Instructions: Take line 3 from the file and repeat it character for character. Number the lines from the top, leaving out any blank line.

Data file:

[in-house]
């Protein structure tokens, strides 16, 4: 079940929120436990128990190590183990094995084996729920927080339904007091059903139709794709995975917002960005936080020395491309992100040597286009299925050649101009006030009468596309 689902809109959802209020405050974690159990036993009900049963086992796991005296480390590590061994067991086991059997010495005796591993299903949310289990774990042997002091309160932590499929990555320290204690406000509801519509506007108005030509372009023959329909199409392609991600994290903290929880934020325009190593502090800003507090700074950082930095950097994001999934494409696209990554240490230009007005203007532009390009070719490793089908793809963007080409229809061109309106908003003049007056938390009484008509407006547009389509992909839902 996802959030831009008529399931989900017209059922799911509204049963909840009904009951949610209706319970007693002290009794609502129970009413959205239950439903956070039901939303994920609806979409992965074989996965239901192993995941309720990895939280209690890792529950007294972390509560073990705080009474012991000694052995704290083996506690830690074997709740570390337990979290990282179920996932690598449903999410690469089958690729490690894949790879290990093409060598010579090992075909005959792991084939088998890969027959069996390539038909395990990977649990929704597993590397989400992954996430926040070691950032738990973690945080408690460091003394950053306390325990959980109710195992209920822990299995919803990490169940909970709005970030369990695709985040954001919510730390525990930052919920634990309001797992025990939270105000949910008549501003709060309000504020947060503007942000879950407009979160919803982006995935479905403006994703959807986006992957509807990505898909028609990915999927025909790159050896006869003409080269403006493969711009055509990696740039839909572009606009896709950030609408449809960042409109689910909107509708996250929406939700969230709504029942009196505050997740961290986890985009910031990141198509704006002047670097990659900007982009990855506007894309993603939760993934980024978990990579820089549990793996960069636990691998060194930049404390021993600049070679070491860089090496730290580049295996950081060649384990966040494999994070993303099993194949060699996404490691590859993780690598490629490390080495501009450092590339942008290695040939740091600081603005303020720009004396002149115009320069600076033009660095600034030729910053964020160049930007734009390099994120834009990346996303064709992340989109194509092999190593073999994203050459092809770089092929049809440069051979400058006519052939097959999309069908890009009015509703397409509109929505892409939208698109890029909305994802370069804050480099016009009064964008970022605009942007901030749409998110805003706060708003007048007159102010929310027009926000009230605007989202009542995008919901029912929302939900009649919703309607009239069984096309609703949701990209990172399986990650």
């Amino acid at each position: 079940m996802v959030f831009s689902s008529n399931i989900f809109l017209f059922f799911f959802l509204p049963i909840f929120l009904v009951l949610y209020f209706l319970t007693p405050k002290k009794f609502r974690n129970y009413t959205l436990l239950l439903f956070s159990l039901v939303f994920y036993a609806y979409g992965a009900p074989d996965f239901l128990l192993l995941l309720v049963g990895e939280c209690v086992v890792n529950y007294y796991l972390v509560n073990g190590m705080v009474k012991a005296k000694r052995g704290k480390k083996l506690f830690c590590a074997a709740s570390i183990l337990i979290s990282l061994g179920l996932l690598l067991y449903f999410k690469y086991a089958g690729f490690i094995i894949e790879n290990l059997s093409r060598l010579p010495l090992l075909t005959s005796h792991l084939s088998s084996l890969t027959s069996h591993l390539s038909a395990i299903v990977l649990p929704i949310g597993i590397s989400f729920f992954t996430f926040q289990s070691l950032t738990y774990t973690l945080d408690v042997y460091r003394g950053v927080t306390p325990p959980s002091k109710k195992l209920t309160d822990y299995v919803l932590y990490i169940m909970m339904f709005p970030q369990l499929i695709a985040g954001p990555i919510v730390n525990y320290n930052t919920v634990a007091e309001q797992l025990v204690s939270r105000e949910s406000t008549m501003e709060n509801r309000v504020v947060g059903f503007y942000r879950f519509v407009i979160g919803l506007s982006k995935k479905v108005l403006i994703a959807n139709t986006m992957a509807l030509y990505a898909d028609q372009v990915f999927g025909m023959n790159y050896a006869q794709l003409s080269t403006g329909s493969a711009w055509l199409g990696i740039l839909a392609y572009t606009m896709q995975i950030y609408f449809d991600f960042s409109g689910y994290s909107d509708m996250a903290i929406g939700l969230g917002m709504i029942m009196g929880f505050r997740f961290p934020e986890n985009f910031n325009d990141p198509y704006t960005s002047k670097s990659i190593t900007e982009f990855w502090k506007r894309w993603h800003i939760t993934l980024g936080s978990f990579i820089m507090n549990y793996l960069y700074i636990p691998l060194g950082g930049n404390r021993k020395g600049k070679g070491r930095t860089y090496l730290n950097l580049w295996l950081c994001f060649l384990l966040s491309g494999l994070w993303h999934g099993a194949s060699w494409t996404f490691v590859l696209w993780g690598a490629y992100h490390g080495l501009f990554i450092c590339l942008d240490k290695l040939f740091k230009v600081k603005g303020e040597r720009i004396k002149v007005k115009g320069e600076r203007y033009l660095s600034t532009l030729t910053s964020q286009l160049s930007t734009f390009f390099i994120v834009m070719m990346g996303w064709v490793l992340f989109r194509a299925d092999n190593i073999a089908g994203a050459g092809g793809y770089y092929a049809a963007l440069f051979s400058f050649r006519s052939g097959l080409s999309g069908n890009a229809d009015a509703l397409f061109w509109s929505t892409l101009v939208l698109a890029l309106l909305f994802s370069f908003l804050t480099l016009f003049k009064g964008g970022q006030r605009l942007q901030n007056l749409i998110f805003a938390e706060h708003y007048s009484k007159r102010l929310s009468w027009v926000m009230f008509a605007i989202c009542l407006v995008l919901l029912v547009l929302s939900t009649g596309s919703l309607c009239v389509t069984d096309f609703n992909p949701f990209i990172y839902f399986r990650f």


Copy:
């Amino acid at each position: 079940m996802v959030f831009s689902s008529n399931i989900f809109l017209f059922f799911f959802l509204p049963i909840f929120l009904v009951l949610y209020f209706l319970t007693p405050k002290k009794f609502r974690n129970y009413t959205l436990l239950l439903f956070s159990l039901v939303f994920y036993a609806y979409g992965a009900p074989d996965f239901l128990l192993l995941l309720v049963g990895e939280c209690v086992v890792n529950y007294y796991l972390v509560n073990g190590m705080v009474k012991a005296k000694r052995g704290k480390k083996l506690f830690c590590a074997a709740s570390i183990l337990i979290s990282l061994g179920l996932l690598l067991y449903f999410k690469y086991a089958g690729f490690i094995i894949e790879n290990l059997s093409r060598l010579p010495l090992l075909t005959s005796h792991l084939s088998s084996l890969t027959s069996h591993l390539s038909a395990i299903v990977l649990p929704i949310g597993i590397s989400f729920f992954t996430f926040q289990s070691l950032t738990y774990t973690l945080d408690v042997y460091r003394g950053v927080t306390p325990p959980s002091k109710k195992l209920t309160d822990y299995v919803l932590y990490i169940m909970m339904f709005p970030q369990l499929i695709a985040g954001p990555i919510v730390n525990y320290n930052t919920v634990a007091e309001q797992l025990v204690s939270r105000e949910s406000t008549m501003e709060n509801r309000v504020v947060g059903f503007y942000r879950f519509v407009i979160g919803l506007s982006k995935k479905v108005l403006i994703a959807n139709t986006m992957a509807l030509y990505a898909d028609q372009v990915f999927g025909m023959n790159y050896a006869q794709l003409s080269t403006g329909s493969a711009w055509l199409g990696i740039l839909a392609y572009t606009m896709q995975i950030y609408f449809d991600f960042s409109g689910y994290s909107d509708m996250a903290i929406g939700l969230g917002m709504i029942m009196g929880f505050r997740f961290p934020e986890n985009f910031n325009d990141p198509y704006t960005s002047k670097s990659i190593t900007e982009f990855w502090k506007r894309w993603h800003i939760t993934l980024g936080s978990f990579i820089m507090n549990y793996l960069y700074i636990p691998l060194g950082g930049n404390r021993k020395g600049k070679g070491r930095t860089y090496l730290n950097l580049w295996l950081c994001f060649l384990l966040s491309g494999l994070w993303h999934g099993a194949s060699w494409t996404f490691v590859l696209w993780g690598a490629y992100h490390g080495l501009f990554i450092c590339l942008d240490k290695l040939f740091k230009v600081k603005g303020e040597r720009i004396k002149v007005k115009g320069e600076r203007y033009l660095s600034t532009l030729t910053s964020q286009l160049s930007t734009f390009f390099i994120v834009m070719m990346g996303w064709v490793l992340f989109r194509a299925d092999n190593i073999a089908g994203a050459g092809g793809y770089y092929a049809a963007l440069f051979s400058f050649r006519s052939g097959l080409s999309g069908n890009a229809d009015a509703l397409f061109w509109s929505t892409l101009v939208l698109a890029l309106l909305f994802s370069f908003l804050t480099l016009f003049k009064g964008g970022q006030r605009l942007q901030n007056l749409i998110f805003a938390e706060h708003y007048s009484k007159r102010l929310s009468w027009v926000m009230f008509a605007i989202c009542l407006v995008l919901l029912v547009l929302s939900t009649g596309s919703l309607c009239v389509t069984d096309f609703n992909p949701f990209i990172y839902f399986r990650f």